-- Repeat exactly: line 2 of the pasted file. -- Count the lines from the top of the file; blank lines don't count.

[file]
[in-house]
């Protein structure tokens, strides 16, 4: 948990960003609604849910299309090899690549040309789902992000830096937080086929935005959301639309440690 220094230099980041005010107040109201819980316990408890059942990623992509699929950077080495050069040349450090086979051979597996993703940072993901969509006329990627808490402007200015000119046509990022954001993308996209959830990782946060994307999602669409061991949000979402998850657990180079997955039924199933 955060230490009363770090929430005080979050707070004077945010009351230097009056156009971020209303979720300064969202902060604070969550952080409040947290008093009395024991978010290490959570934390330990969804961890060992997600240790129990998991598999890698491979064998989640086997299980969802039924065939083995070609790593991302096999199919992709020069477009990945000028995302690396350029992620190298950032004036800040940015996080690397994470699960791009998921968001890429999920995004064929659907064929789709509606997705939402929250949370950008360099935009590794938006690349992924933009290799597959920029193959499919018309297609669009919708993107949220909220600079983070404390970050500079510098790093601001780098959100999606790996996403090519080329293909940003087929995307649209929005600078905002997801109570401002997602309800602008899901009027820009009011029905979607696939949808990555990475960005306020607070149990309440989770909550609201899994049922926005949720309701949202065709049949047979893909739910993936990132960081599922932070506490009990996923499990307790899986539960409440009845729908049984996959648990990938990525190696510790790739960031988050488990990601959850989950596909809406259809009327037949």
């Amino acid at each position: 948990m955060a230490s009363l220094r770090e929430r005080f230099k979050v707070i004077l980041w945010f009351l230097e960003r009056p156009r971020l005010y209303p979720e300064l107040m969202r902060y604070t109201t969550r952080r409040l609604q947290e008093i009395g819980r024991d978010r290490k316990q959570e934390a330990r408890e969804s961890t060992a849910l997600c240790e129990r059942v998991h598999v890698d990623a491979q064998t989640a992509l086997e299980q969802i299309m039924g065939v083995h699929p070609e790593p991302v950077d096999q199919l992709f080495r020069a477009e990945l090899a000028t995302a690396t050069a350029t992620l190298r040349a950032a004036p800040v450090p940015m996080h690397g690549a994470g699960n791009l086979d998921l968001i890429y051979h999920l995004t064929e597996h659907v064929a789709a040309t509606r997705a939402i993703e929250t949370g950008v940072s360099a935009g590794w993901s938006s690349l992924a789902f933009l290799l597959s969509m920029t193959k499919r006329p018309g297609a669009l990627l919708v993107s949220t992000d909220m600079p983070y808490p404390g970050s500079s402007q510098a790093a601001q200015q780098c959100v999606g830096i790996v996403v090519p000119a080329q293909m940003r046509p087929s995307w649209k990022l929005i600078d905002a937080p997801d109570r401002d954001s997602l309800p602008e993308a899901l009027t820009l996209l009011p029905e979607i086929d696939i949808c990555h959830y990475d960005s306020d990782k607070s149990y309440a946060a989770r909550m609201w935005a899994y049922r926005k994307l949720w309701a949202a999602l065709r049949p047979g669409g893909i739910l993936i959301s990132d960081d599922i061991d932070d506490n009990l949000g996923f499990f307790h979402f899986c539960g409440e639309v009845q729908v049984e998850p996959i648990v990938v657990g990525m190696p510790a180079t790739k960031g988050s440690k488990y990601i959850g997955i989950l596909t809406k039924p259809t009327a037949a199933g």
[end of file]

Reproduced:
């Protein structure tokens, strides 16, 4: 948990960003609604849910299309090899690549040309789902992000830096937080086929935005959301639309440690 220094230099980041005010107040109201819980316990408890059942990623992509699929950077080495050069040349450090086979051979597996993703940072993901969509006329990627808490402007200015000119046509990022954001993308996209959830990782946060994307999602669409061991949000979402998850657990180079997955039924199933 955060230490009363770090929430005080979050707070004077945010009351230097009056156009971020209303979720300064969202902060604070969550952080409040947290008093009395024991978010290490959570934390330990969804961890060992997600240790129990998991598999890698491979064998989640086997299980969802039924065939083995070609790593991302096999199919992709020069477009990945000028995302690396350029992620190298950032004036800040940015996080690397994470699960791009998921968001890429999920995004064929659907064929789709509606997705939402929250949370950008360099935009590794938006690349992924933009290799597959920029193959499919018309297609669009919708993107949220909220600079983070404390970050500079510098790093601001780098959100999606790996996403090519080329293909940003087929995307649209929005600078905002997801109570401002997602309800602008899901009027820009009011029905979607696939949808990555990475960005306020607070149990309440989770909550609201899994049922926005949720309701949202065709049949047979893909739910993936990132960081599922932070506490009990996923499990307790899986539960409440009845729908049984996959648990990938990525190696510790790739960031988050488990990601959850989950596909809406259809009327037949």